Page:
While nabbing a hotel room on a high floor with a beautiful view may sound like a great idea, one travel expert is advising against it for a very practical reason.
Travel risk expert Lloyd Figgins shares with The Sun that one of the most important things to think about when staying in a hotel room is the “risk of fire,” and what floor you are on could be a matter of life and death.
“When you arrive in a hotel, you’re in an unfamiliar environment which you think is safe,” he tells The Sun. “The problem comes that if there were to be a fire alarm go off, what do we do next?”
Figgins says guests should actually walk the fire route when they get to a hotel and also count the doors to the escape. He also advises against booking any room above the fourth floor, but not below the second.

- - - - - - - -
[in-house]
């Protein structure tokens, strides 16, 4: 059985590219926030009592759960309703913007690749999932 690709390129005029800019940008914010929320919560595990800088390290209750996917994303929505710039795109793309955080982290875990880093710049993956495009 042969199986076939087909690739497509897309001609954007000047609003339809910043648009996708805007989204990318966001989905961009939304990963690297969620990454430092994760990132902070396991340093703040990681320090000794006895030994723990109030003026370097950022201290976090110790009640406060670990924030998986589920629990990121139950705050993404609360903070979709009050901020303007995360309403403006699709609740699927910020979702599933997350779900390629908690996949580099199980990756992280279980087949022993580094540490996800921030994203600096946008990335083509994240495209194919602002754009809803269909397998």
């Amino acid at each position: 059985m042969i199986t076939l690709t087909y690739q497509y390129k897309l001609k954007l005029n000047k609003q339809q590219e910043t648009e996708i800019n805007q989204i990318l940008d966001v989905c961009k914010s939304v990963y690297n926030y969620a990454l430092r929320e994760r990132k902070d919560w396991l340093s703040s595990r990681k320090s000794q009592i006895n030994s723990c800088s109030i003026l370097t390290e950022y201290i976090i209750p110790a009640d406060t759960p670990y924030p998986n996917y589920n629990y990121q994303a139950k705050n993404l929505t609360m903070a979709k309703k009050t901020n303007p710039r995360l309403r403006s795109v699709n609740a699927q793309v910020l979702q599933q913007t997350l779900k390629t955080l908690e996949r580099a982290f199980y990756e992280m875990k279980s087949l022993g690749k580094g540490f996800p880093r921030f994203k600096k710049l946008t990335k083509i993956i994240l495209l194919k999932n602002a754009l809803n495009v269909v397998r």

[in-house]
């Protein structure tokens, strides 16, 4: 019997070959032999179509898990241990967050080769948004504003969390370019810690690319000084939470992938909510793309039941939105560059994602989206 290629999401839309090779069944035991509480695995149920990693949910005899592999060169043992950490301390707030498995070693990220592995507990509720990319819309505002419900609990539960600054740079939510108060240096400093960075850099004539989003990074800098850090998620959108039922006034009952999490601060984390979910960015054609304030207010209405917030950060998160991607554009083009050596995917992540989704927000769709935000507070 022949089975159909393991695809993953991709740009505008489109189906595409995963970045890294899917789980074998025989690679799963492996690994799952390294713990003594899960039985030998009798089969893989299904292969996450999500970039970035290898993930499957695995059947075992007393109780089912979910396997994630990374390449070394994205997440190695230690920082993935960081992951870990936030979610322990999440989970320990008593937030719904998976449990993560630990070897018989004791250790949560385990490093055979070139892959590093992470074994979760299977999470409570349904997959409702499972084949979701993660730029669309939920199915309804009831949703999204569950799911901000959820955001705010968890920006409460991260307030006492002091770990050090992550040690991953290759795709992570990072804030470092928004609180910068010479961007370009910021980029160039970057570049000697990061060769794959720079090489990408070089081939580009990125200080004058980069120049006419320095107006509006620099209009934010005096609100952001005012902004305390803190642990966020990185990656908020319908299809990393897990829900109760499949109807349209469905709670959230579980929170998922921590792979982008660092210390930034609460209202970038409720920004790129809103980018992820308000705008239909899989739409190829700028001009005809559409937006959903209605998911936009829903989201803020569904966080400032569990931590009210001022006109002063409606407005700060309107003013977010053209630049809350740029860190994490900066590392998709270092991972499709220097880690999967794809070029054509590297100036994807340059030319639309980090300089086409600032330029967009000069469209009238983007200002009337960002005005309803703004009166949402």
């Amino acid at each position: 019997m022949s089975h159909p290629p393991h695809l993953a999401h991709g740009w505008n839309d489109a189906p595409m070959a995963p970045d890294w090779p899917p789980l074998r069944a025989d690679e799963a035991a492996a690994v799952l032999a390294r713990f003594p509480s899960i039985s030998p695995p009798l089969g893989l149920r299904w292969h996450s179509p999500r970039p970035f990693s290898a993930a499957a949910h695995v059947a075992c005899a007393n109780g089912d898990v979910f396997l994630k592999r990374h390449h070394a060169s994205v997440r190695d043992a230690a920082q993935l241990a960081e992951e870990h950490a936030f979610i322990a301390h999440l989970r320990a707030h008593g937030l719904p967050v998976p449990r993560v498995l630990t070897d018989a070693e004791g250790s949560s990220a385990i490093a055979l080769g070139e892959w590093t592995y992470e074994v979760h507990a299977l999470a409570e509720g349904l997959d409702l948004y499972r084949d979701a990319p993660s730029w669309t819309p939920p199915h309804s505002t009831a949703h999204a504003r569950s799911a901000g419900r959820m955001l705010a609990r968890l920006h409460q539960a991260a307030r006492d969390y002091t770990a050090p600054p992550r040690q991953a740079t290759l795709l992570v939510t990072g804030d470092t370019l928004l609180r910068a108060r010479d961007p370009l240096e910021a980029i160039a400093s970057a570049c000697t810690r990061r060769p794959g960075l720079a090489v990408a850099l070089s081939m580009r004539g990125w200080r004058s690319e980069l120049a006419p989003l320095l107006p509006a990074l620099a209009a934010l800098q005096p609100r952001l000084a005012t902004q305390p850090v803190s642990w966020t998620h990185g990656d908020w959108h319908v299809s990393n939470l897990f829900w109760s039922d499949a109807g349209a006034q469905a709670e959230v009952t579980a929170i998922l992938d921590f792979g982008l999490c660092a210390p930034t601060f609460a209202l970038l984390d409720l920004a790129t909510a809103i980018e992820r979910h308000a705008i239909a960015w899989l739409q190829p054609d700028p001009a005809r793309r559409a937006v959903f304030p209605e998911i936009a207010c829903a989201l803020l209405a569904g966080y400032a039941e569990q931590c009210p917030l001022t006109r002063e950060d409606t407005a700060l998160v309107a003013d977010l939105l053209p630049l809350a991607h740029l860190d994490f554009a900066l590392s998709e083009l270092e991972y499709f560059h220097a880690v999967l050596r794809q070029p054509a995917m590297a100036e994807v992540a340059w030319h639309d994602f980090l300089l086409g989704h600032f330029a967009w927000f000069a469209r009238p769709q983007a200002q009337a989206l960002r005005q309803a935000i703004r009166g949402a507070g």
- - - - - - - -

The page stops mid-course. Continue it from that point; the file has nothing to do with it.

“Make sure you are staying between the second and fourth stories of the hotel because the fire department ladder rarely reaches above the fourth story,” he says. “Anything below this is targeted by burglars.”
For safety, he also advises against ever saying your room number out loud once inside, and to make sure staff simply write down your room number so burglars who may be lurking in the lobby don’t hear it and target you.
Now if we have completely scared you into staying high up in a hotel, let’s now startle you with an underwater hotel.
Australia has its first underwater hotel called ReefSuites.
It’s located off Hardy Reef and touts two suites situated beneath a floating pontoon 15 feet underwater. The floor-to-ceiling windows allow you to watch over 15-hundred species of sea life float by with the Great Barrier Reef as a backdrop.
It sounds like a stay would cost a fortune, but actually, it’s only $550 a night. Getting to the underwater hotel is a bit of a challenge, requiring a 90-minute plane ride from Brisbane, plus three hours on a boat.
We didn’t ask our safety expert which floor to stay at with an underwater hotel, but I imagine this is the type of accommodation he wouldn’t stay in.